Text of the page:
Today I had my first flight as a “Green Knight” of VMFA(AW)-121. For those of you who don’t know, each letter in that acronym “VMFA(AW)” indicates something specific about the squadron: the “V” denotes its a fixed-wing squadron (as opposed to rotary-wing); the “M” identifies it as a Marine Corps squadron; the “F” and “A” are for our primary missions, fighter and attack; the “(AW)” indicates we are organized for all-weather operations; and 121 is our numerical designator. After three and and half years of training, I have finally joined an operational–“fleet”–unit.
I finished at the training squadron, VMFAT-101 (“T” indicates it’s a training squadron)’ on Tuesday, September 4. The last three weeks with them were a flurry of air-to-air flights, often twice a day. The pace was hard–so many flights packed together meant a great deal of studying too–but the flights were fun and fast-paced with plenty of air combat. My final flight was an combination air-to-ground and air-to-air tactics sortie as I led a division of four aircraft on a self-escort strike. We fought our way into the target area, bombed a target, and fought our way back out. It was a complicated and intense flight, and after I finished the training squadron kicked me unceremoniously out the door.
Looking back, I am amazed at how much I’ve learned. Generally, I have little patience with technical applications–I prefer to focus on “big picture” stuff, like theories and tactics. Yet my profession is dauntingly technical, requiring operation of a complicated machine designed to accomplish many different missions. In order to juggle everything effectively, pilots and WSOs must develop a sort of “muscle memory” about their equipment: we have to be able to operate on instinct in order to focus meager brain power on the layout of enemy fighters, air defenses, and the thousand little surprises that come up in such a dynamic environment. No plan, after all, survives first contact with the enemy…or even Air Traffic Control. It requires a lot of rote memorization and repetitious practice to make the most out of training flights.
Yet even with all my training, I am only technically 60% combat ready right now. The aircraft of my new squadron have more capable equipment than those of the training squadron. This stuff blows my mind, and I am making a concerted effort to learn about it: encrypted radios, sophisticated sensors, new modes of operating our radar, The tactics of real combat go far beyond the introduction I received in the training squadron. So it is true what they say: as an aviator you never stop learning. If I ever become really proficient in the systems I am operating now, there will be new ones to learn being installed on our fleet aircraft. In short, I have not “arrived”–I still have a lot to learn and a lot to prove.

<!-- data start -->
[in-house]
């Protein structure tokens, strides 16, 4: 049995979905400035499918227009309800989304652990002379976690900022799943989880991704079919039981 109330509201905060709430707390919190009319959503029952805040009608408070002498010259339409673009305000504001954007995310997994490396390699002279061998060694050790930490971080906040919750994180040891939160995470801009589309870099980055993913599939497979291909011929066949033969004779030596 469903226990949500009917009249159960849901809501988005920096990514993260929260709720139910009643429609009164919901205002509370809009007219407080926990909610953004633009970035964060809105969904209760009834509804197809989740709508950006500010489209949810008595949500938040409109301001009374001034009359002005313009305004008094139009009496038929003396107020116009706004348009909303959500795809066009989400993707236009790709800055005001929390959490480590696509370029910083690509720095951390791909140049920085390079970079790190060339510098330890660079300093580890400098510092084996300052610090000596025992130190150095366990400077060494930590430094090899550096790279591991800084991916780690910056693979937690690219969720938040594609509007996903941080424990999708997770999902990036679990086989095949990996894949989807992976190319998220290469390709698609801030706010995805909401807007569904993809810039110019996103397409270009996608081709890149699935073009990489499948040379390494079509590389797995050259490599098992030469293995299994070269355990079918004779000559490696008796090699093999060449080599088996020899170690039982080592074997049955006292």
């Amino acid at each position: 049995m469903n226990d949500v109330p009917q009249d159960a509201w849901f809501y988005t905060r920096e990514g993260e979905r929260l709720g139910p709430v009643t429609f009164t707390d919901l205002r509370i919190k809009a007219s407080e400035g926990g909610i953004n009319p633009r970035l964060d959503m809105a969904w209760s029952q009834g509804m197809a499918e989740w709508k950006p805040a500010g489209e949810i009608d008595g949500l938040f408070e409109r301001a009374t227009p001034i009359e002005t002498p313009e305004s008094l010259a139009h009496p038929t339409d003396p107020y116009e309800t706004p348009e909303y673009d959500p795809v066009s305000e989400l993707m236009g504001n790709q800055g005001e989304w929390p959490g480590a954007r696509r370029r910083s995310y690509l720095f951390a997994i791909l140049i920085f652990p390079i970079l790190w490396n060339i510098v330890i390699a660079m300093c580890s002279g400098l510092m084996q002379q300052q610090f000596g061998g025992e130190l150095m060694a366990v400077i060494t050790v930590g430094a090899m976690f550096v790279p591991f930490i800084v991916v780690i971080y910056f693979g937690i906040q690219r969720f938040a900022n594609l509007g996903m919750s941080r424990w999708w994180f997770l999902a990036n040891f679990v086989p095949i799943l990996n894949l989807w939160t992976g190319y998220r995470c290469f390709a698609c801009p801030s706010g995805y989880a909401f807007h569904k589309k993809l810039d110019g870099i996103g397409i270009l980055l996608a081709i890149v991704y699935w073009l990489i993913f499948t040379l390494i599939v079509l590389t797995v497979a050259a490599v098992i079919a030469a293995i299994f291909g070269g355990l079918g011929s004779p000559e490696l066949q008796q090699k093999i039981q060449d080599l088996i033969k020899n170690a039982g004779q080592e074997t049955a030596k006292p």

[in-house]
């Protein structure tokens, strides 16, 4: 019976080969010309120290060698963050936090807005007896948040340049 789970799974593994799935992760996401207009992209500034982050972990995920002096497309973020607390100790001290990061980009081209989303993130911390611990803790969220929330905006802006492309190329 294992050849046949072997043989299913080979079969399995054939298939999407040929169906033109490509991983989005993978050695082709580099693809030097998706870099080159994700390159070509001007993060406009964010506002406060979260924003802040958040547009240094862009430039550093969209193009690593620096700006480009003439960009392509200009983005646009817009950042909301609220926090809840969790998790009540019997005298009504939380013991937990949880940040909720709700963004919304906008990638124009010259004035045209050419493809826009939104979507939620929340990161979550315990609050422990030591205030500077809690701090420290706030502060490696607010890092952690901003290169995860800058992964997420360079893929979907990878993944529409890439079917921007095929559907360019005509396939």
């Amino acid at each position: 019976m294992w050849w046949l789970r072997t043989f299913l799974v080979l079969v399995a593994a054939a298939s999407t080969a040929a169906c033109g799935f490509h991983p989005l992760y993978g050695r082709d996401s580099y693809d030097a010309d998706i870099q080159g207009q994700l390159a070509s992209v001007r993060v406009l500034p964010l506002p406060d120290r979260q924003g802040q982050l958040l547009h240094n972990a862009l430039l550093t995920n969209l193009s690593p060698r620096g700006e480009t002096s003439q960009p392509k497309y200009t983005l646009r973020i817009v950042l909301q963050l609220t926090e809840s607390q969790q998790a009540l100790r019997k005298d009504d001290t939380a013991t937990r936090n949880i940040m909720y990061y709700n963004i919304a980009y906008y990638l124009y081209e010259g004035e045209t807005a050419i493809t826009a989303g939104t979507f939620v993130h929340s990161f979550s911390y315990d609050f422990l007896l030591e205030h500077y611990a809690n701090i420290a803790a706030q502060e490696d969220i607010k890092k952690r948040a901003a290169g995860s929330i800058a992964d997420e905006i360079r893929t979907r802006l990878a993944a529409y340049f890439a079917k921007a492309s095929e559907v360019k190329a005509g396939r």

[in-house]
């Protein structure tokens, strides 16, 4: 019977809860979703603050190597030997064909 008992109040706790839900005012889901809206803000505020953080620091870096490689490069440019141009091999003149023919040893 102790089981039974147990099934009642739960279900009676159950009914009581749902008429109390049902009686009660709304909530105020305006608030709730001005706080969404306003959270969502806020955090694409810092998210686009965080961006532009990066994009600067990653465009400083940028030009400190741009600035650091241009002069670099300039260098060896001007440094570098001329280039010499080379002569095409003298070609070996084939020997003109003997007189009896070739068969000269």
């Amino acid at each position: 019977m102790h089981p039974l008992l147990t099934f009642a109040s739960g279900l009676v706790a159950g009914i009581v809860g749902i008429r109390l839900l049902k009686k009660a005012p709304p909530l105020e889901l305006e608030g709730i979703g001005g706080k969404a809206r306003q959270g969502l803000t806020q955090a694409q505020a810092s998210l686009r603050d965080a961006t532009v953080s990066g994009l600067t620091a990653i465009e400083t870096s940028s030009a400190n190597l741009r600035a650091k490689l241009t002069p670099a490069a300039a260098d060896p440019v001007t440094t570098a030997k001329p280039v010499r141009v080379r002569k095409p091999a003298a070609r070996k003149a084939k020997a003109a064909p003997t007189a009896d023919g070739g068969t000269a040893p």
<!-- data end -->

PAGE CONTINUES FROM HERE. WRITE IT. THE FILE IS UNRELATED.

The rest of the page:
The increasingly technical dynamic of my job makes it hard to write about, which is why I have slowed my posts related to the military. Back in TBS, every week we were introduced to new skills and theories. In the early part of flight school, every month or so I was introduced to a new type of flight. At this point, however, I’m past the theories and broad overview knowledge and required to specialize in my own airplane and our unique tactics–the details of which are probably pretty boring to the outside world.
Yet I could not have found a better place to take this next step. VMFA(AW)-121, or the “Green Knights,” is one of the most storied squadrons in the Marine Corps. It was formed as VMF-121 here at Miramar in 1941, along with the 2nd Marine Division, and was among the leading elements to hit Guadalcanal in 1942. The maintenance Marines of the squadron assaulted the beaches of Guadalcanal as infantry, fought through the jungle to capture the partially finished Japanese airfield there, and begin directing flight operations to bring in Green Knight aircraft. Stories tell how the fighting was so close to the runway that Green Knights would take off and drop ordnance without even retracting the landing gear, and circle back to the field to reload. VMF-121 would later fight from the legendary forward air bases of Espirito Santo Island, Turtle Bay, Bougainville, and Emirau. During WWII, the Squadron produced 14 Fighter Aces while downing 209 Japanese aircraft in aerial combat–scoring higher in both categories than any other squadron.
The Squadron dropped more bomb tonnage during the Korean War than any other Navy or Marine Corps squadron, devastating enemy airfields, supply dumps, bridges, and railroad yards. In November of 1962, the “Green Knights” deployed to NAS Cecil Field on the coast of Florida in response to the Cuban Missile Crisis. During the Vietnam War, the Squadron helped pioneer new night-attack and targeting systems. On December 8, 1989 the Squadron acquired the F/A-18D Hornet (my own aircraft), and was redesignated as VMFA(AW)-121– the first Marine Corps F/A-18D Night Attack Hornet Squadron. Slightly over one year later, the Squadron deployed in support of Operation Desert Shield/Storm and earned the nom du guerre “Heavy Haulers” for dropping more ordnance in support of ground forces than any other squadron. More recently, the Green Knights flew combat missions over Afghanistan and Iraq–in fact, I checked in immediately after the squadron returned from their latest deployment to the Middle East.
The Green Knights are proud and demanding. As a new WSO, I am expected to read and learn various tactical manuals in preparation for my “combat wingman” qualification, and they have set high standards for me and the other new check-ins. Long days of study are the norm, and I usually fly back-to-back flights. The veterans are strict with everything from how we brief to how we talk on the radio. But I sense behind the work a strong commitment to maintain our tradition of excellence and battlefield success. Wish me luck!